Author Topic: grabaawr  (Read 6977 times)

0 Members and 1 Guest are viewing this topic.

Offline cyclist

« on: May 22, 2005, 09:09:29 pm »
Just want to voice an opinion on grabaawr. Not the best tour in the country. Pit fall, To much hustle and bustle. As i have learned from experience, and others tell me when i entered bike touring. Enjoy the ride, get out of the saddle, set no time limits, and stop to smell the roses, and great the people. If your in it to just pack on miles, one can do that by car. So the pitfall to grabaawr, is the hustle and bustle. I put on 500 miles in sevendays, and had very little fun. Since i rode on my own time table, which does not exist, i have had more enjoyment. Anyone else feel the same.  :(

Offline smcbikefun

« Reply #1 on: November 27, 2005, 06:14:12 pm »
I rode this ride a few years ago with my family.  It was a lot of miles, but we were prepared and had time to stop and smell the roses.  We rode during a heat wave and so some days it was cooler to keep riding than to stop and get off the bike.  Not my favorite ride, but I did enjoy it.

Offline driftlessregion

« Reply #2 on: November 29, 2005, 10:41:07 pm »
You're right that it is a lot of miles, something that many tours lack today.  Beautiful country to ride through though. Come on back to Wisconsin and ride the Northwoods tour ( Great folks running the show, smaller capacity than GRABAAWR (300 v. 1300) making it easier to get to know the other cyclists, shorter and still great country to ride through.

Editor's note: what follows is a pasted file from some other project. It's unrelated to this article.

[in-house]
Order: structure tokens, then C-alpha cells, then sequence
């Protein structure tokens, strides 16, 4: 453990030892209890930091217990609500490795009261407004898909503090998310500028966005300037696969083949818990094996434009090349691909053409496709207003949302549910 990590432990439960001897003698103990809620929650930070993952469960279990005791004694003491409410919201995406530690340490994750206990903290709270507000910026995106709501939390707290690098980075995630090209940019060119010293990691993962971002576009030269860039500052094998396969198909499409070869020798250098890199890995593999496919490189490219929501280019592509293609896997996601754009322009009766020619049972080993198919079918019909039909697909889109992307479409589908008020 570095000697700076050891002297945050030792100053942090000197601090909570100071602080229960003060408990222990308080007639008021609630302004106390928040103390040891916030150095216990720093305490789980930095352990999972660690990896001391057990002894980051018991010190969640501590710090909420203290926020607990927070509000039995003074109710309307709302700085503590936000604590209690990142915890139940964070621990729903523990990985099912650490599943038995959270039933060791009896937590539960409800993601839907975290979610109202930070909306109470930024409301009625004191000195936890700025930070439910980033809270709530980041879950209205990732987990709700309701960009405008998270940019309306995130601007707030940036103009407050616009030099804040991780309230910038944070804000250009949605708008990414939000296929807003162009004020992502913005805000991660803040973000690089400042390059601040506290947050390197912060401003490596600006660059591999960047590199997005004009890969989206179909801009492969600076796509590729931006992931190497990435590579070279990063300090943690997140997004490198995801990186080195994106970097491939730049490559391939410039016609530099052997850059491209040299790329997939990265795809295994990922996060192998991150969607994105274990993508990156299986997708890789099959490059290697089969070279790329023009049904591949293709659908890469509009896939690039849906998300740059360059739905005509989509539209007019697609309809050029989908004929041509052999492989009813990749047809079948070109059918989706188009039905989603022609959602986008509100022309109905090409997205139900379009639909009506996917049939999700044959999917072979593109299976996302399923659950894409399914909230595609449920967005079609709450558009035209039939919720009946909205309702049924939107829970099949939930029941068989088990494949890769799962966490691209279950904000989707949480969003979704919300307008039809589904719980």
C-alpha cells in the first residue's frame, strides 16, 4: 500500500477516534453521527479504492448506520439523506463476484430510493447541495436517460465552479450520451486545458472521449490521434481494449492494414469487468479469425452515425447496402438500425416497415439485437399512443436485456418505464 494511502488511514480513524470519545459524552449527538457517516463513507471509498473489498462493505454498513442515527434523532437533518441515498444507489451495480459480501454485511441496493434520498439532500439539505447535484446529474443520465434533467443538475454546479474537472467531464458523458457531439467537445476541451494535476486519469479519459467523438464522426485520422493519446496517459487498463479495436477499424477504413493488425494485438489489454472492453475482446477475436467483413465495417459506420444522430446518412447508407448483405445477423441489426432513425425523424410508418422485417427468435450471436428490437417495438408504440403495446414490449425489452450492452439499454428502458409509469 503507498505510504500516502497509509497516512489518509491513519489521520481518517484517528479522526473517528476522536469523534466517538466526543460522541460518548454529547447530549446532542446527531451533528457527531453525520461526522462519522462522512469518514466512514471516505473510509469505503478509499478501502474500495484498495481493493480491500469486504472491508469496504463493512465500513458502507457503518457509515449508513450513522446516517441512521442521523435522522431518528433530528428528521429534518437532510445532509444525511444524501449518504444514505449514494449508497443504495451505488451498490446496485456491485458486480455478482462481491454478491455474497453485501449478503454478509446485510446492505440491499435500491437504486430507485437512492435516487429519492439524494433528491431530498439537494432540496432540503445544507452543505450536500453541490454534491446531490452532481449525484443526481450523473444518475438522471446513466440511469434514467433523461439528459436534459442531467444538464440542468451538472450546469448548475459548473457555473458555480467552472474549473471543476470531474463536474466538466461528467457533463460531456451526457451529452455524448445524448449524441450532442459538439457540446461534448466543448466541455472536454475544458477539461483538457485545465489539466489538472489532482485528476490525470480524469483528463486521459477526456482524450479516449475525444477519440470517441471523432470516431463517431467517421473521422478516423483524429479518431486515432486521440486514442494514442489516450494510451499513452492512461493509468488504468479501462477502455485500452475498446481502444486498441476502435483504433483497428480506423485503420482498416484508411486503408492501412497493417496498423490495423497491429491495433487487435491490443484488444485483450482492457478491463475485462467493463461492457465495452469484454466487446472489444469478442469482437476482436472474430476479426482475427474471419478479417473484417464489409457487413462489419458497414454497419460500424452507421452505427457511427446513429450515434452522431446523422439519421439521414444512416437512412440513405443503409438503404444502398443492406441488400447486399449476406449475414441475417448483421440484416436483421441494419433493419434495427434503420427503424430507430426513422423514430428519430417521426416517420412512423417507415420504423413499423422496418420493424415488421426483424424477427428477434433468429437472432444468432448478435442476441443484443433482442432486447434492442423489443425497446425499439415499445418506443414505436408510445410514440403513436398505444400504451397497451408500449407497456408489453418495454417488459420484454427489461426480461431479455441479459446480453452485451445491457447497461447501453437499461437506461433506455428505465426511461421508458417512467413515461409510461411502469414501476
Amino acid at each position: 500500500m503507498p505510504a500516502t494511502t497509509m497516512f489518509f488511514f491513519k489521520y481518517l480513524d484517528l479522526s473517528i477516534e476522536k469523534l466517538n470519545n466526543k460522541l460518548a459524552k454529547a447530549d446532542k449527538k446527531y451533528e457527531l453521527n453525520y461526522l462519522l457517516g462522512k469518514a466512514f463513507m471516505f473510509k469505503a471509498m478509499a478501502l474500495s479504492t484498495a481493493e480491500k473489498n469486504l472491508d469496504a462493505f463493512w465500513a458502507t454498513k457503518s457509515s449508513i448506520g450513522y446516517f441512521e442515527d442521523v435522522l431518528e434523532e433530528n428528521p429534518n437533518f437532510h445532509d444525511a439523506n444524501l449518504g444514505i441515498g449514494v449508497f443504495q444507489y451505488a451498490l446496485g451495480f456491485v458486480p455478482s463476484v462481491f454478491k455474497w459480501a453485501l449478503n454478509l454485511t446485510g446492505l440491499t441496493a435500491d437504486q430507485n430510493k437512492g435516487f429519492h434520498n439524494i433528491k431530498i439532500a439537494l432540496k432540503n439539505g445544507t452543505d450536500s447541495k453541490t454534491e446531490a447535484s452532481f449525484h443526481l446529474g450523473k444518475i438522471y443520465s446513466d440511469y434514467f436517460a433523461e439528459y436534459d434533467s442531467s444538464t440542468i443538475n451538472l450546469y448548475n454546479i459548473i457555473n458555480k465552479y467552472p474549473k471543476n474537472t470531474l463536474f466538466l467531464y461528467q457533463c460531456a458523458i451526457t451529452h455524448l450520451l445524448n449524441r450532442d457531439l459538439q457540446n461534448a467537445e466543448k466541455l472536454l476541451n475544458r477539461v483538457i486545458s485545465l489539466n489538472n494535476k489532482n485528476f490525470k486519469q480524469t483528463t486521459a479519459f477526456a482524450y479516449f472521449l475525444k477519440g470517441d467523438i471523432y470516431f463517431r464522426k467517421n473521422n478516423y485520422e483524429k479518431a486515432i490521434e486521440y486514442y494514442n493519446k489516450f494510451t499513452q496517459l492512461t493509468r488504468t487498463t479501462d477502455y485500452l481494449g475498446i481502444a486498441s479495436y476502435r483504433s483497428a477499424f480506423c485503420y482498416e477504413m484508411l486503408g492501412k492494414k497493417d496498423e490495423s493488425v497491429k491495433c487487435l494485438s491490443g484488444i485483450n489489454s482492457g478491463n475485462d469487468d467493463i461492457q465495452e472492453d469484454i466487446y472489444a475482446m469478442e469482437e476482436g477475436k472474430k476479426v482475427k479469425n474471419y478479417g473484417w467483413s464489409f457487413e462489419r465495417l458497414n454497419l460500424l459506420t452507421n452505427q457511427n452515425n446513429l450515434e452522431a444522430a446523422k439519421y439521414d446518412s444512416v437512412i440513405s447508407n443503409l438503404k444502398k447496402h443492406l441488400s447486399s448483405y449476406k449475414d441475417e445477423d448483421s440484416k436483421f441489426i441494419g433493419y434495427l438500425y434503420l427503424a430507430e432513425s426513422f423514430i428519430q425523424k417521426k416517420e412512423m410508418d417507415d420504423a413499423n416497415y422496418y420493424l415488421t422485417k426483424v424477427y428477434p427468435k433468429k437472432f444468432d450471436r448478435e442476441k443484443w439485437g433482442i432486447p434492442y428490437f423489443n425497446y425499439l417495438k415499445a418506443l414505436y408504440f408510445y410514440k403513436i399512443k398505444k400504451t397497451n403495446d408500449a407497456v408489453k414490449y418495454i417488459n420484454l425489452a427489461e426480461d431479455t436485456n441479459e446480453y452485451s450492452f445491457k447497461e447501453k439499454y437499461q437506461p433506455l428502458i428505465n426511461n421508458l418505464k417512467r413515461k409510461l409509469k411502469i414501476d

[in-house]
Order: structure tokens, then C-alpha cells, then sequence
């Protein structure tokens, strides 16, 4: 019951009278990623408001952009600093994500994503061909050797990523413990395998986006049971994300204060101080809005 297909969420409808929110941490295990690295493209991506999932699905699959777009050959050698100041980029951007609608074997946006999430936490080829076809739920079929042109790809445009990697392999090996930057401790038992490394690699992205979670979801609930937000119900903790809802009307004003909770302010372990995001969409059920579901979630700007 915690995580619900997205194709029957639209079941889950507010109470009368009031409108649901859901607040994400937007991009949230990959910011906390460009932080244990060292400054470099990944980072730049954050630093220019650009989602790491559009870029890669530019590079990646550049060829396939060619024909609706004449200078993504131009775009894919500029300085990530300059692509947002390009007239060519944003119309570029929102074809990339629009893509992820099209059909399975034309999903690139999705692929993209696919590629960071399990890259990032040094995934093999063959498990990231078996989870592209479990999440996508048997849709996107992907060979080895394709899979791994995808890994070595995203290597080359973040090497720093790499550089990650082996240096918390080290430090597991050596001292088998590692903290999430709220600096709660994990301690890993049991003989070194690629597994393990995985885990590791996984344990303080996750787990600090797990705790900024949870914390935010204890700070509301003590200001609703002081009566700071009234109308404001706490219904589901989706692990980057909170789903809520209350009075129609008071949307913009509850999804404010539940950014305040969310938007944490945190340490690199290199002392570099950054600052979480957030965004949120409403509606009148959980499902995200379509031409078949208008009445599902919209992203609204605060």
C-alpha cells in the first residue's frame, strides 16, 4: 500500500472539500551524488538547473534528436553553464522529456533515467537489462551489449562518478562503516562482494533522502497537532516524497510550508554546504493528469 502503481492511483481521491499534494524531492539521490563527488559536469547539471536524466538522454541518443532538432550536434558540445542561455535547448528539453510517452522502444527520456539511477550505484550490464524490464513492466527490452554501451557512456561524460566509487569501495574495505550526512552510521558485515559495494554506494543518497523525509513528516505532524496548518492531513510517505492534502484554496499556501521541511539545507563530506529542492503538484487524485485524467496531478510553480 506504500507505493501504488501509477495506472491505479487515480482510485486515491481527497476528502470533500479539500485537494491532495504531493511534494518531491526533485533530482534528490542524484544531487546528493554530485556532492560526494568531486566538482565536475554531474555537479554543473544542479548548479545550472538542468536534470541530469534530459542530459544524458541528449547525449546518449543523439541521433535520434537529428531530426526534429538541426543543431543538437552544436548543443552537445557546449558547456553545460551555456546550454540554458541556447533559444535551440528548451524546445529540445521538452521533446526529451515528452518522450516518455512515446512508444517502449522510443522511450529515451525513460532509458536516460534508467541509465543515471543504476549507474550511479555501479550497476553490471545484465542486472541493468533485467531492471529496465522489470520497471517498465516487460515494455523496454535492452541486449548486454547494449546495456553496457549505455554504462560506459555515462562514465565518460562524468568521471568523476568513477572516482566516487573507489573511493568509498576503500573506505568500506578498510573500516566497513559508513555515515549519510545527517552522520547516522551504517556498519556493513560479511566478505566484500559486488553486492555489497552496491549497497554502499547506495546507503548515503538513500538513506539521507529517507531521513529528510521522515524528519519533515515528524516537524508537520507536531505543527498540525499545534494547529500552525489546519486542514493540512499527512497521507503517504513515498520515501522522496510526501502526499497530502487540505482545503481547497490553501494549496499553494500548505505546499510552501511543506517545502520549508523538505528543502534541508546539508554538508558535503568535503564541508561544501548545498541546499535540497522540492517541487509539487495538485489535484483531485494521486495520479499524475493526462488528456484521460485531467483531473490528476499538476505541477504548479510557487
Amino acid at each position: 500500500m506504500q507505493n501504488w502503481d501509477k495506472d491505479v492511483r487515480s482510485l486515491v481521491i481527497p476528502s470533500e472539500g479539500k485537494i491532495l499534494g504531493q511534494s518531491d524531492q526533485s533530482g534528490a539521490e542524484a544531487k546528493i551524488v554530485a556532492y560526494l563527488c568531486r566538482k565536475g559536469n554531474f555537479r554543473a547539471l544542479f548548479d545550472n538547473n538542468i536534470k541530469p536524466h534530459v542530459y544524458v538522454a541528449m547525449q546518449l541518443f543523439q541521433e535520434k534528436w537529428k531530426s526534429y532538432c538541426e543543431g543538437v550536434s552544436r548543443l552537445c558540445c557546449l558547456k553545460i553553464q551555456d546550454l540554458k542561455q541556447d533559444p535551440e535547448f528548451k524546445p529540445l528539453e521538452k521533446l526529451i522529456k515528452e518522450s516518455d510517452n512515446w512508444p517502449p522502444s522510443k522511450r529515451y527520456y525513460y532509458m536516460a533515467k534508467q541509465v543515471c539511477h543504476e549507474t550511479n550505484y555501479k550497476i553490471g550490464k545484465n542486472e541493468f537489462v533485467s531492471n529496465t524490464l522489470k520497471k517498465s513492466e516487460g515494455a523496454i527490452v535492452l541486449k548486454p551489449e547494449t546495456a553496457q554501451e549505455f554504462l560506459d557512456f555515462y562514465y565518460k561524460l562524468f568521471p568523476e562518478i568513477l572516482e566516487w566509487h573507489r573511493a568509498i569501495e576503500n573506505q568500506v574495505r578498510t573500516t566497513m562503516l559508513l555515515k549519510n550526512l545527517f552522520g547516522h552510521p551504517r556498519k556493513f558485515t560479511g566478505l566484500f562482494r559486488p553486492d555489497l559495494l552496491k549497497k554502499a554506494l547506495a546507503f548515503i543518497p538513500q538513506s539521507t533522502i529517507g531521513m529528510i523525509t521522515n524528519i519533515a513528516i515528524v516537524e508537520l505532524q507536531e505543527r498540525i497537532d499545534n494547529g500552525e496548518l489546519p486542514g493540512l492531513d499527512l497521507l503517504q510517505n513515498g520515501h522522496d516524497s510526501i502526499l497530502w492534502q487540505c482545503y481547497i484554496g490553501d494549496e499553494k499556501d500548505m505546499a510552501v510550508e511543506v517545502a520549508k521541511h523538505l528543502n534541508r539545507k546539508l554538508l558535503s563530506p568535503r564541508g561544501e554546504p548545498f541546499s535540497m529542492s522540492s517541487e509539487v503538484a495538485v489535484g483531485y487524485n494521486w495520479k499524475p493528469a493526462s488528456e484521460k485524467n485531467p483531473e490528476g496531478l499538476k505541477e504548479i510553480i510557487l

Offline TheDaltonBoys

« Reply #3 on: November 30, 2005, 09:07:18 am »
....and you might wish to consider the annual KATY Trail Ride, limited to 300 people, sagged and supported, and on the longest rail/trail in the cou8ntry (225 miles).  enjoy the voyage.....Mark of the Dalton Boys

Offline urbancoyote

« Reply #4 on: January 05, 2006, 01:56:12 am »
While I can appreciate the idea behind shorter milages, let me make
the case for longer milages.

When I go out on a tour, it's usually an escape from work, from home,
from my normal life. And when I do that it's easy and soothing to put
in some nice long days on the bike.

When my life is simpler and I'm able to go out whenever I want, I hope
to stop at every vista point, smell every rose and chat up every local.


Offline DaveB

« Reply #5 on: January 05, 2006, 08:32:25 pm »
I guess you have to decide why you signed up for a bike tour.  Do you want to primarily ride your bike and be able to socialize or do you want to primarily socialize and, incidentally, ride a bike.

I've ridden GOBA, an annual 3000 rider week long tour in Ohio for 15 years.  I've watched it gradually change from a real bike tour (we rode every day, the Century was just an optional loop added to the regular scheduled ride) to a camping trip with some incidental bike riding (two optional days where no riding was required if you choose not to).  

The sponsoring organization has learned that a lot of people want to say they were on a bike ride while not having to ride that much so they have dumbed it down a lot to keep the sign-up rolls full.